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Friday, June 29, 2012

The sky weeps

The monsoon has begun.

It started gently, and very, very late.

It began as a gentle rain - exactly what this country needed after the worst drought in more than a century. I walked home in the drizzle last night and it was welcome and refreshing.

I woke this morning to a light rain but in the two hours since then, it has built. Now, as I look out my window, I can see waves of water reaching from the sky to the ground. By tomorrow, I know from experience, there will be people wading through waist-high water and subway stations turned into geysers.

I just called home.

I left it too late, I think.

There's a cantankerous, curmudgeonly, incredibly well-read and intelligent man I love and respect, and he's dying.

I'm not real good with being away from the people I care for when they're dying. But I'm away.

This morning, I tried to call his home. I said I would do that every weekend but life got in the way and by the time I thought of it most weekends lately, the time difference made it too late,

Or . . . see above, I'm not real good with being away from the people I care for when they're dying. (I was AWOL for a year as his son died.) Perhaps I'm just not real good with the people I care for dying.

The monsoon has begun.

There's something about a monsoon,

They're deadly - thankfully less so here than in countries such as Indonesia, where every monsoon means flooding of poor neighborhoods.

Monsoons are incredibly powerful. As if Mother Nature/Gaia is slapping you down.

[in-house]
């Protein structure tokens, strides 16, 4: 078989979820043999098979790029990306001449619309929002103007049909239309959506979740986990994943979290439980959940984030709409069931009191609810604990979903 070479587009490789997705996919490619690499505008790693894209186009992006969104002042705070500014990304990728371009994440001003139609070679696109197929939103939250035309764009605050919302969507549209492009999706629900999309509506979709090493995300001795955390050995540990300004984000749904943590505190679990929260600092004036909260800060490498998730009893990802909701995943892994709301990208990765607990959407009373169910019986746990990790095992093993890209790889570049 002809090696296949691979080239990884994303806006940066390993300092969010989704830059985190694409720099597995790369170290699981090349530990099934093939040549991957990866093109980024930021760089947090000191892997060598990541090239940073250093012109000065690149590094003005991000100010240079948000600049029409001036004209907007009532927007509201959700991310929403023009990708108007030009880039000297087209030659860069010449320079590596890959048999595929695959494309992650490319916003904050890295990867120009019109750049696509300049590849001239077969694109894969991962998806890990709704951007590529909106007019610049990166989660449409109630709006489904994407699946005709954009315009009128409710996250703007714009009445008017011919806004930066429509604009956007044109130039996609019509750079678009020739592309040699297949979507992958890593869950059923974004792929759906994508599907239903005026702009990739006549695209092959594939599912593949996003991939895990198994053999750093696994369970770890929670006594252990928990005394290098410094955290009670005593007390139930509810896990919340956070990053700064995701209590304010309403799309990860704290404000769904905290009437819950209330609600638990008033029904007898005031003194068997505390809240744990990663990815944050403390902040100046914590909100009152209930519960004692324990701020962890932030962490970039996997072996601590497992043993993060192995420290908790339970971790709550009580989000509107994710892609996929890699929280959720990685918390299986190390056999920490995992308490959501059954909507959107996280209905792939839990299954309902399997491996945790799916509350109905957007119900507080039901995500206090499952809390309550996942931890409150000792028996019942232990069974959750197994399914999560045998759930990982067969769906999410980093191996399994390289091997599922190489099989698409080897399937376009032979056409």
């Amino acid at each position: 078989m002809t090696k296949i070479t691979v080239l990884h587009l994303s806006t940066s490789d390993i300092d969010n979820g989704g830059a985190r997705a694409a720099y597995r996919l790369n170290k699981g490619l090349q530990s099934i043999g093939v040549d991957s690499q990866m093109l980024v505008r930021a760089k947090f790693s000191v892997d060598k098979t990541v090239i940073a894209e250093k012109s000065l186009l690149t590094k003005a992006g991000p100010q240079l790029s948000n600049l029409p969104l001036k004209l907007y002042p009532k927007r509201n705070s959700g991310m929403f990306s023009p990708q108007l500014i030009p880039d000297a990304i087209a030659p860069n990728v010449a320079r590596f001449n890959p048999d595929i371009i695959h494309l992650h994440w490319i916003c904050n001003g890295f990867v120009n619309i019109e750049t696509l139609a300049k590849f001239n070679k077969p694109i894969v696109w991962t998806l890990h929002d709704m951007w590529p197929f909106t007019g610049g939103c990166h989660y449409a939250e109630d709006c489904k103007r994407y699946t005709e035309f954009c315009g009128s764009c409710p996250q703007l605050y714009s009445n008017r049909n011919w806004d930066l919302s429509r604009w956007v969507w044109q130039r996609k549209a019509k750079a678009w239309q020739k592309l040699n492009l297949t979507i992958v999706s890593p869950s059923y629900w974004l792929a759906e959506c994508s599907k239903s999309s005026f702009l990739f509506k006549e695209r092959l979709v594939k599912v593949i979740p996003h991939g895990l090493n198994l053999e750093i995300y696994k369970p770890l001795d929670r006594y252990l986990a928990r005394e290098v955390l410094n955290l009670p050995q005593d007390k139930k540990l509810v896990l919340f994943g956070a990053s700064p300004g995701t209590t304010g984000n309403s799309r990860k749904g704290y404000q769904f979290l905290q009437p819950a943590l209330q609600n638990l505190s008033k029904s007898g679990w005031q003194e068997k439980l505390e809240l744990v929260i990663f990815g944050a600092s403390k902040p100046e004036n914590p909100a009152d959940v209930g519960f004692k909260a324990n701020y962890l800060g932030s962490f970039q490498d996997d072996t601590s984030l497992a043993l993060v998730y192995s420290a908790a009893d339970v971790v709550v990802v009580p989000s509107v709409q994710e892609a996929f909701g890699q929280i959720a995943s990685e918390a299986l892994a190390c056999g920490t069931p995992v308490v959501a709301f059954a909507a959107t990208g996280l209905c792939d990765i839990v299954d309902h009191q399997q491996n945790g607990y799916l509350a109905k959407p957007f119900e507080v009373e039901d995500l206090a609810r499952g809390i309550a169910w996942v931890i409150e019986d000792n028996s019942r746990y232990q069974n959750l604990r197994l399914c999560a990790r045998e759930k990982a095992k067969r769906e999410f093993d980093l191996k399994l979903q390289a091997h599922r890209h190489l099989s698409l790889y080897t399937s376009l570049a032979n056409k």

They also renew/reinvigorate/change - just as wildfires do (can I send my monsoon to Colorado, please).

I don't take an umbrella in a monsoon. I accept it as it is, enjoy the elemental nature of it, and pack a change of clothes in a waterproof bag.

This began as a post about the monsoon, segued into how I feel while my friend is dying, and I hoped to find an analogy somewhere between the two.

I can't. Just simple thoughts.

Sometimes it rains.

People die.

Welcome the rain.

Love the people who are worthy of your love.


  1. Thanks sweetie...feel the same way aboot the Arizona monsoons...just let it wash over you and marvel at the power...

    I think the longer the road gets in our rearview mirror the more frequently we pause to say farewell to our fellow travellers...

    As the old lyric goes..someday, somewhere
    Some things get hit by lighting
    And some things just don`t
    Hope we live long and lucky

    I always feel lucky to have travelled a bit of the road with you...